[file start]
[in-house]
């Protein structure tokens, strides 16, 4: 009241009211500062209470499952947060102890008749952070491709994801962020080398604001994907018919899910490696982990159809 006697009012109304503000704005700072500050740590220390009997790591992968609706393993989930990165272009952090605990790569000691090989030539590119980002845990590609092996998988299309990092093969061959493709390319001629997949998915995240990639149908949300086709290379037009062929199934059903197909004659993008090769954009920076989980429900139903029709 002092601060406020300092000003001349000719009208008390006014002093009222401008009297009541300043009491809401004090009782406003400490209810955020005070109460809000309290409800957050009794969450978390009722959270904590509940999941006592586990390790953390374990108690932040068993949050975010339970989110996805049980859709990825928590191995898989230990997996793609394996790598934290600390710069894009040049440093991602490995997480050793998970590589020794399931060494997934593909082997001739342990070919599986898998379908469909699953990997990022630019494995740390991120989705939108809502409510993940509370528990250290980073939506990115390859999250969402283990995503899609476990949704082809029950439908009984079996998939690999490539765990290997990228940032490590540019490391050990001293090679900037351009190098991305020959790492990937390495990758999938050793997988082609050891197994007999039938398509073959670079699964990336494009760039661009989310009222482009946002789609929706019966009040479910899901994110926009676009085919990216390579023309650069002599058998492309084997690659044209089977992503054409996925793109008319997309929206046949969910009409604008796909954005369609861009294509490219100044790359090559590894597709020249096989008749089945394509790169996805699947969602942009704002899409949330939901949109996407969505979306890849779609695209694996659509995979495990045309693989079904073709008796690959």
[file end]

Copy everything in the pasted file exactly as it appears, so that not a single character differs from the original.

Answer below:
[in-house]
């Protein structure tokens, strides 16, 4: 009241009211500062209470499952947060102890008749952070491709994801962020080398604001994907018919899910490696982990159809 006697009012109304503000704005700072500050740590220390009997790591992968609706393993989930990165272009952090605990790569000691090989030539590119980002845990590609092996998988299309990092093969061959493709390319001629997949998915995240990639149908949300086709290379037009062929199934059903197909004659993008090769954009920076989980429900139903029709 002092601060406020300092000003001349000719009208008390006014002093009222401008009297009541300043009491809401004090009782406003400490209810955020005070109460809000309290409800957050009794969450978390009722959270904590509940999941006592586990390790953390374990108690932040068993949050975010339970989110996805049980859709990825928590191995898989230990997996793609394996790598934290600390710069894009040049440093991602490995997480050793998970590589020794399931060494997934593909082997001739342990070919599986898998379908469909699953990997990022630019494995740390991120989705939108809502409510993940509370528990250290980073939506990115390859999250969402283990995503899609476990949704082809029950439908009984079996998939690999490539765990290997990228940032490590540019490391050990001293090679900037351009190098991305020959790492990937390495990758999938050793997988082609050891197994007999039938398509073959670079699964990336494009760039661009989310009222482009946002789609929706019966009040479910899901994110926009676009085919990216390579023309650069002599058998492309084997690659044209089977992503054409996925793109008319997309929206046949969910009409604008796909954005369609861009294509490219100044790359090559590894597709020249096989008749089945394509790169996805699947969602942009704002899409949330939901949109996407969505979306890849779609695209694996659509995979495990045309693989079904073709008796690959």